However, dry deposition rates (which represent 75 percent of total plastics delivered to the conservation areas) seemed driven more by the behavior of the Polar jet stream—an air current that circles the Earth several miles above the surface.
This implies that microplastics could have been transported to U.S. protected areas from much farther away, including other continents. “People have to understand…there are no boundaries,” Dianna Cohen, co-founder of the Plastic Pollution Coalition*, who was not involved in the study, told EHN. “When it gets into the air…or into the water. It’s everybody’s problem.”
Brahney’s team suspects that plastics may originate in urban areas, but then accumulate in the atmosphere, where they travel until slowing air currents or a physical barrier, such as a mountain range, cause them to be deposited.
The team found increased plastics deposition at higher elevations, supporting this hypothesis.
From clothing to air currents
The majority of the accumulated plastics were microfibers—fragments of synthetic textiles. Most appeared to be from clothing, which sheds microfibers during day-to-day wear as well as washing and drying.
Carpet fibers, and other fibers that could have come from industrial processes, but are common in outdoor equipment, such as tents and climbing ropes, were also discovered. The report pointed out that, while atmospheric patterns imply sourcing over a much larger area, it is possible that some of the observed deposition could have been delivered by park visitors.
Roughly 30 percent of the observed plastics were microbeads, but not the type associated with exfoliants and shampoos. The microbeads were much smaller and may come from industrial paints and coatings. The researchers noted that their small size may allow them to be carried more easily in global atmospheric currents.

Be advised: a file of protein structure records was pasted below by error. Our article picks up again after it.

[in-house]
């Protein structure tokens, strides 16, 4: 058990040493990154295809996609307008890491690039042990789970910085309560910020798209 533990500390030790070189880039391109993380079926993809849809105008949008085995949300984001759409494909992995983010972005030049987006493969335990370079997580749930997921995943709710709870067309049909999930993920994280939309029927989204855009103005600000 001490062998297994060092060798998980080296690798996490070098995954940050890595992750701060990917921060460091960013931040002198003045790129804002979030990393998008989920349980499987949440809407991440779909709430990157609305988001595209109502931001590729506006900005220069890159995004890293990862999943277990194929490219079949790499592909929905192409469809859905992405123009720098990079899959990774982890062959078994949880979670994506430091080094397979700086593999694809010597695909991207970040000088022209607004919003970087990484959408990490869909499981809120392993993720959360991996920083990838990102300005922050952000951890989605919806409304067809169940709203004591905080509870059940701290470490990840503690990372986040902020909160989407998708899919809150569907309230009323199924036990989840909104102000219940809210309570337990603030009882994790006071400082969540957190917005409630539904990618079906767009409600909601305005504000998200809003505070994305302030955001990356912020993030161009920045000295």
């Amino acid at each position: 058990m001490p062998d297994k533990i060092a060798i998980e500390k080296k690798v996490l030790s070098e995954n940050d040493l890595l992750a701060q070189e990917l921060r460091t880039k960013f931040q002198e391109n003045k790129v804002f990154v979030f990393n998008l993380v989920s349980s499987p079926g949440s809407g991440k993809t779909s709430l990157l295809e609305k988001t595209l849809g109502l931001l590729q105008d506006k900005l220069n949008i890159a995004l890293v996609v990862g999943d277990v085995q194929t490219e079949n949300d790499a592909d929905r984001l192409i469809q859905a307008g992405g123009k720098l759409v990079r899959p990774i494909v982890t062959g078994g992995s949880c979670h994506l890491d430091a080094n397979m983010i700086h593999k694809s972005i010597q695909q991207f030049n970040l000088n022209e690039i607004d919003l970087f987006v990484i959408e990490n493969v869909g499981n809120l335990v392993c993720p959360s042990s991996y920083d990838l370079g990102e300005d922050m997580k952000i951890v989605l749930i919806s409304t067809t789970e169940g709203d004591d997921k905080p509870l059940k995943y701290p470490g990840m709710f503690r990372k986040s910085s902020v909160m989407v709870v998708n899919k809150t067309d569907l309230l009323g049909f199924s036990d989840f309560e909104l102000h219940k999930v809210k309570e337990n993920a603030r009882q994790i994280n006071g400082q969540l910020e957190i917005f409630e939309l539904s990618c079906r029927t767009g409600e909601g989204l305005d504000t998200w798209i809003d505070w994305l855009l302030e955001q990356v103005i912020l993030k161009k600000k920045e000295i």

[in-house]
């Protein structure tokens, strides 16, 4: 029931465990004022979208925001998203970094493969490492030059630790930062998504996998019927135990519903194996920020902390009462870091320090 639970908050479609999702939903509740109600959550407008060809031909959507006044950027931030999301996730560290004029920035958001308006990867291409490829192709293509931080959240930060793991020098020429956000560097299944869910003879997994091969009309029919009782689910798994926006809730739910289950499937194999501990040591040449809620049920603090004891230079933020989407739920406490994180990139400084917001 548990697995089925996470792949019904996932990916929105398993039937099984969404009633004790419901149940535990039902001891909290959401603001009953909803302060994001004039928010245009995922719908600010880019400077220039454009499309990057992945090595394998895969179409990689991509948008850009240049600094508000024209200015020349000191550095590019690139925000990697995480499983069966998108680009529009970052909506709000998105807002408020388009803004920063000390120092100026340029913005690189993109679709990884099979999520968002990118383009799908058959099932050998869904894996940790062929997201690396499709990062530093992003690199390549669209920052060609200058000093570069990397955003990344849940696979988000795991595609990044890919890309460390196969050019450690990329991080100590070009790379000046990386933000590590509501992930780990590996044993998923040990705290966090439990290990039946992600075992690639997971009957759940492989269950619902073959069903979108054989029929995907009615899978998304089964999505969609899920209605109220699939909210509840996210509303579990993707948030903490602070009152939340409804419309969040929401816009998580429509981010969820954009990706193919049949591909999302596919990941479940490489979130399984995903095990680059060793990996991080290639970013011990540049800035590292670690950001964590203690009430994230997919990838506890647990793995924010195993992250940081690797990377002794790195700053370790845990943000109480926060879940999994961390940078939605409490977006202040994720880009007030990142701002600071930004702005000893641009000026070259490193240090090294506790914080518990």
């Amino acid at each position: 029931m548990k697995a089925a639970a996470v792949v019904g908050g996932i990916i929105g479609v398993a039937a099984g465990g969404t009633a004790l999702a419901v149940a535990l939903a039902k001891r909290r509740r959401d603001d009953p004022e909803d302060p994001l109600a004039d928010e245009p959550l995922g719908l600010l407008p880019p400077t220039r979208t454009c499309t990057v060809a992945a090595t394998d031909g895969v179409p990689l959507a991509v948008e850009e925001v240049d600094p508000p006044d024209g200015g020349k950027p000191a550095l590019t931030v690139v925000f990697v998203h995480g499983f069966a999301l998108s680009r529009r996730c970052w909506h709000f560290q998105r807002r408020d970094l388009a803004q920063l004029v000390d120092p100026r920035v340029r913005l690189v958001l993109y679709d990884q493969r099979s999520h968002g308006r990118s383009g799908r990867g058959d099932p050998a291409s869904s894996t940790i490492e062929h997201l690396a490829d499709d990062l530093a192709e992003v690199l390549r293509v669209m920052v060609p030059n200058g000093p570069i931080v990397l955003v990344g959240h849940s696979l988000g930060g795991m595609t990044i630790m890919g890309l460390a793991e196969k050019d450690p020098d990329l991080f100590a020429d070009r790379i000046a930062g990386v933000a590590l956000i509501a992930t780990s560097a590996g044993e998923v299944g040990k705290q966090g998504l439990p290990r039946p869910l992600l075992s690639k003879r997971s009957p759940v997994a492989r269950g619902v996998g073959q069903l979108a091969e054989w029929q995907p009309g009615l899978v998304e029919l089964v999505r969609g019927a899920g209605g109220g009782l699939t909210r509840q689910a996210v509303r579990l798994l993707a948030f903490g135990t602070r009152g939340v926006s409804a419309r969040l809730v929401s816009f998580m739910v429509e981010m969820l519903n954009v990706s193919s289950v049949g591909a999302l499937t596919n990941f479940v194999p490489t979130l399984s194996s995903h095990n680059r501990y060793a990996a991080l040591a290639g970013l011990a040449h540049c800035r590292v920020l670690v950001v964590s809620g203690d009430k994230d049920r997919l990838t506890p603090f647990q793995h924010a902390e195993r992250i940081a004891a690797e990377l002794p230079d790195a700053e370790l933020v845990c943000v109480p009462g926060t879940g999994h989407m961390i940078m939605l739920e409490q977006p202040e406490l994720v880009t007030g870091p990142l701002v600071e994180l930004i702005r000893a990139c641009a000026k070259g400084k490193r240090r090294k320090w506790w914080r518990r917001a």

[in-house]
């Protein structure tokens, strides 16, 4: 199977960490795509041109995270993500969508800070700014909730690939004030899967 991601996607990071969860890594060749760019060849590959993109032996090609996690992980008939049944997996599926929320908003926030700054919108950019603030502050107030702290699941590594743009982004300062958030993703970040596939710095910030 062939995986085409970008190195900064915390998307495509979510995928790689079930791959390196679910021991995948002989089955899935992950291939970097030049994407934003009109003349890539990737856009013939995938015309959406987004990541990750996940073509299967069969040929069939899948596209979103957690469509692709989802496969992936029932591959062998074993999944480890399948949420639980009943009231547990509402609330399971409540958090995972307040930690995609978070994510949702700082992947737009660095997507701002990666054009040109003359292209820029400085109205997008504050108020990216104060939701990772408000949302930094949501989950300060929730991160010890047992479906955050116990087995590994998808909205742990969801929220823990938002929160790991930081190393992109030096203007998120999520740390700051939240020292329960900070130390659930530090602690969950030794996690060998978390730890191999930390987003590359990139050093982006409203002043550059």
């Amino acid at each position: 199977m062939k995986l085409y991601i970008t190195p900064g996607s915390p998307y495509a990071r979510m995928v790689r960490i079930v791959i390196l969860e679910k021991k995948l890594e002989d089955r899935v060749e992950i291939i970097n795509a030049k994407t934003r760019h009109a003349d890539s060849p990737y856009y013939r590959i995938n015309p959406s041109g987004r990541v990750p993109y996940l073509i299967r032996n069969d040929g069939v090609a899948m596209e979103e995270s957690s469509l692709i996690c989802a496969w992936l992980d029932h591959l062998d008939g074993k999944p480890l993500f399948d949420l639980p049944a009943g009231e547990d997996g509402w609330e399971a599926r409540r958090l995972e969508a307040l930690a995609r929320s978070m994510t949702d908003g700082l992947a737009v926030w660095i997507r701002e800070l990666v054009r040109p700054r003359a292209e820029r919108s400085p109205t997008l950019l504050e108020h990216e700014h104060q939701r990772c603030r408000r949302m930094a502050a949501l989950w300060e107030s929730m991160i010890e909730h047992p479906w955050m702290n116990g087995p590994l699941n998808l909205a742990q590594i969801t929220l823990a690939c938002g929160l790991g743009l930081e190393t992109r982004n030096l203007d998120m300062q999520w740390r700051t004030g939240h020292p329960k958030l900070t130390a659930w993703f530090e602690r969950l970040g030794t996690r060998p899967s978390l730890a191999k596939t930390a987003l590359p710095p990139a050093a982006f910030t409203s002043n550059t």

Microplastic pollution has been found to cause injury and death in wildlife by accumulating in tissues and the intestinal tract. Microplastics are also thought to move up through the food chain, potentially poisoning larger animals who consume plastic inundated prey.
Braheny’s team also identified a potential ecosystem-level risk from the accumulating microplastics they observed.
Pointing to recent research which found that different microbial communities colonize different kinds of plastic, the researchers expressed concern about the potential of plastics exposure altering native microbial communities or the physical properties of soil, and thus changing fundamental nutrient cycling processes in U.S. protected areas.
Brahney hopes that “by identifying the plastics and their potential sources,” research will help manufacturers, policy makers, and the public “take steps to help mitigate pollution to the atmosphere.”
*Editor’s note: The Plastic Pollution Coalition sponsors EHN’s Plastic Pollution newsletter.
Banner photo: Researchers examined filters from field sites in several national parks and wilderness areas and did visual counts of microplastic beads and fragments deposited by wind and precipitation. (Credit: Brian Kartchner, Utah State University)